– Colleague wants web apps to behave like Windows desktop programs

I have been creating new ASP.Net web apps for my workplace intranet (it is a closed system, not accessible to customers) and also re-creating some existing Windows programs as web applications. One colleague always suggests that things work more like a Windows desktop program – things that would take extensive effort with JavaScript for example (of which I have only a small amount of experience) to implement, and which only the requestor is likely to notice. Our primary internal tools are all moving to a browser-based, externally mandated production system now, and so I have been following those standards.

This colleague always asks, “could there be an Hourglass?” for anything that is not instantaneous. Also, “could there be a piece of JavaScript that explains that it is searching?” or whatever the scenario is. I had previously done this for some particularly long-running pages. That is more effort than our in-house system needs. Another issue arose over how to update data. The suggestion was to have a button to switch to Edit mode, then save the data if the user navigates away or closes the page. But the web server doesn’t know that you have closed the browser window or navigated away. (Yes, it could be done with JavaScript, but is not necessary.) Another request is for a message to appear on the page to say “Click Update to save your changes” as soon as any alteration is made to the data on the screen.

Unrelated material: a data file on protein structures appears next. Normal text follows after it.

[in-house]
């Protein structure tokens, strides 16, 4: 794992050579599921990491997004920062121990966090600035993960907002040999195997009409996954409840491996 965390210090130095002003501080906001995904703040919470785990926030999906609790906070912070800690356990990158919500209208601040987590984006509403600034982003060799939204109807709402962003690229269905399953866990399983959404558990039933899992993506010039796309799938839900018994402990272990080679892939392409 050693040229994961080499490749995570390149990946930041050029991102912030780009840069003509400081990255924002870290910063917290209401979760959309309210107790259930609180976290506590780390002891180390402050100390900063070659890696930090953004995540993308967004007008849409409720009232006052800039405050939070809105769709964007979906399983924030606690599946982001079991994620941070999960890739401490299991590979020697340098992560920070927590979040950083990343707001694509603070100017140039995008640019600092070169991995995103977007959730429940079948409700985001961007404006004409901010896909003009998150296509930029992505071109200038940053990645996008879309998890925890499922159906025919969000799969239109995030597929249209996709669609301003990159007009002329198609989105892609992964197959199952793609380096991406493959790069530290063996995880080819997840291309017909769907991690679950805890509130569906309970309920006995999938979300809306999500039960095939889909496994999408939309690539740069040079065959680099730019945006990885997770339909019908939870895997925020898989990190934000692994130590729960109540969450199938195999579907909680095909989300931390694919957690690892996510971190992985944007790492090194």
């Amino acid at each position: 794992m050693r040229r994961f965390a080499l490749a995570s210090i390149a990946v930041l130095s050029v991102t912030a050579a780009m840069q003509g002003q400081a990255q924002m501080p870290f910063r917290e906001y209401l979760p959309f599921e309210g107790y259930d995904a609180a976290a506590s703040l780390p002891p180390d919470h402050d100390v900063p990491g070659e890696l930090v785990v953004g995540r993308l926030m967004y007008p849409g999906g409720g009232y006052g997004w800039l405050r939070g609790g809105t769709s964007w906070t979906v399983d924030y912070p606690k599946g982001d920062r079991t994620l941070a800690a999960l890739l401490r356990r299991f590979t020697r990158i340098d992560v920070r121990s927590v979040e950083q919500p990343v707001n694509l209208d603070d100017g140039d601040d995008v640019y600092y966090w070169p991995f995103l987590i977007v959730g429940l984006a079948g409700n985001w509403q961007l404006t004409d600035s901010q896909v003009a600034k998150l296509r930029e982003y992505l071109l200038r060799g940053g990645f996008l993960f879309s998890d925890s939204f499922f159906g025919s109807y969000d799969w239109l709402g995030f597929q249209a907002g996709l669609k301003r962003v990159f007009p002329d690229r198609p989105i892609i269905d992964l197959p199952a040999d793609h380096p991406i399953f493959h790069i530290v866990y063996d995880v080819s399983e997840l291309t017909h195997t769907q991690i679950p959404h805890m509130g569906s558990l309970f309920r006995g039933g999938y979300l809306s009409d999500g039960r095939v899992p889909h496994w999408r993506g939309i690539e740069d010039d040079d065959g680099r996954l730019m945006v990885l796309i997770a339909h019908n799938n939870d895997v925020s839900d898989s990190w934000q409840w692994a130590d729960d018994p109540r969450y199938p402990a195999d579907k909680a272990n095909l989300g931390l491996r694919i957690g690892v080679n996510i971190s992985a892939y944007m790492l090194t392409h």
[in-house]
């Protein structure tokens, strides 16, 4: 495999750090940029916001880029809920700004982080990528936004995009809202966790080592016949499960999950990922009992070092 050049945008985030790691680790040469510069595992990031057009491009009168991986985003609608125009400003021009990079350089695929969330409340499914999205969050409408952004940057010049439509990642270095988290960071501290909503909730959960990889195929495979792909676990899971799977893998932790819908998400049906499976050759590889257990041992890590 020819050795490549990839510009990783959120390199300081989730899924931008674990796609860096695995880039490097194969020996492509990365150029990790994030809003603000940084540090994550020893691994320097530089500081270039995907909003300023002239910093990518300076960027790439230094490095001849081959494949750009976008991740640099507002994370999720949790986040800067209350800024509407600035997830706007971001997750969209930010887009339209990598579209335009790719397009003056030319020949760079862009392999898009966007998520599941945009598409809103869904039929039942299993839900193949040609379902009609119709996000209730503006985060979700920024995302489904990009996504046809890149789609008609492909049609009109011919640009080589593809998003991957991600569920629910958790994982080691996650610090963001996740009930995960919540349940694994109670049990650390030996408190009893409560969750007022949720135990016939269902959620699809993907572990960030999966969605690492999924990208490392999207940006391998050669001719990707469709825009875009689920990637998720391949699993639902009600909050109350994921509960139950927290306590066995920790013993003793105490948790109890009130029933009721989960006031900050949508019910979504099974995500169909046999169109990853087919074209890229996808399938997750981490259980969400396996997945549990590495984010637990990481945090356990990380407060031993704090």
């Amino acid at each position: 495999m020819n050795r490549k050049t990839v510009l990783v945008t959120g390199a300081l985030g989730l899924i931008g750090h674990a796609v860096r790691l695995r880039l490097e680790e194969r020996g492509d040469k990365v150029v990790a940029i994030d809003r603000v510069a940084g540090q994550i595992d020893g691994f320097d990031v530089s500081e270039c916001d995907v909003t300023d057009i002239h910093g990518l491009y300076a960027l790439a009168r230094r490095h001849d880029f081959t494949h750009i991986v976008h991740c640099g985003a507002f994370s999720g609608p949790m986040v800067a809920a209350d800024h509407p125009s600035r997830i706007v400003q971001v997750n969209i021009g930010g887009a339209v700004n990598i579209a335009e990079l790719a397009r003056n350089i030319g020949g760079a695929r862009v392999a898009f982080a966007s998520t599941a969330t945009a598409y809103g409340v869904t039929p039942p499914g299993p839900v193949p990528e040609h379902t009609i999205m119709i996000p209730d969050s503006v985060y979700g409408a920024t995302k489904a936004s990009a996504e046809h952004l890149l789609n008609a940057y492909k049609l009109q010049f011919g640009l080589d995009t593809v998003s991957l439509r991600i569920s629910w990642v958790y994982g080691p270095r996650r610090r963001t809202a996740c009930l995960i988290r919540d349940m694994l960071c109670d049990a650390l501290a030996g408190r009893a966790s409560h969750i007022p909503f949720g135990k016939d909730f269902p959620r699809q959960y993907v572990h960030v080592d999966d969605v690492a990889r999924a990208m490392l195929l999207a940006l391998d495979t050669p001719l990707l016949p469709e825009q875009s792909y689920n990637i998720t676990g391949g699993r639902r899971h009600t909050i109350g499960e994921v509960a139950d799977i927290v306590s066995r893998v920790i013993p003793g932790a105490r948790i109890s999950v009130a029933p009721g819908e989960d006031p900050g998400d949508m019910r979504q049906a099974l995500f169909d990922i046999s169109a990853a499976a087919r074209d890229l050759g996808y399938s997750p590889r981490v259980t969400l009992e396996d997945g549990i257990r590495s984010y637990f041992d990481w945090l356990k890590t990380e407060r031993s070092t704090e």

My approach when using ASP.Net for pages that simply edit a single row in a table (not insert or delete) is to have the DetailsView or FormView launch in Edit mode, with the standard link buttons labelled Update and Cancel at the bottom. If the user closes or navigates away, no data change happens – which seems very intuitive to me (and requires no code). The suggested way feels a bit like leaving the car in Drive when you stop and having it roll away when you get out of it.

Are my colleague’s suggestions reasonable, or do they reflect a lack of experience with web applications? To me, these suggestions are not just inappropriate to the browser app situation, they are actually harmful. It would add lots of needless and error-prone development for me. How can I approach this? My manager has not heard these one to one discussions and likely has no opinion, but I will bring it up when possible.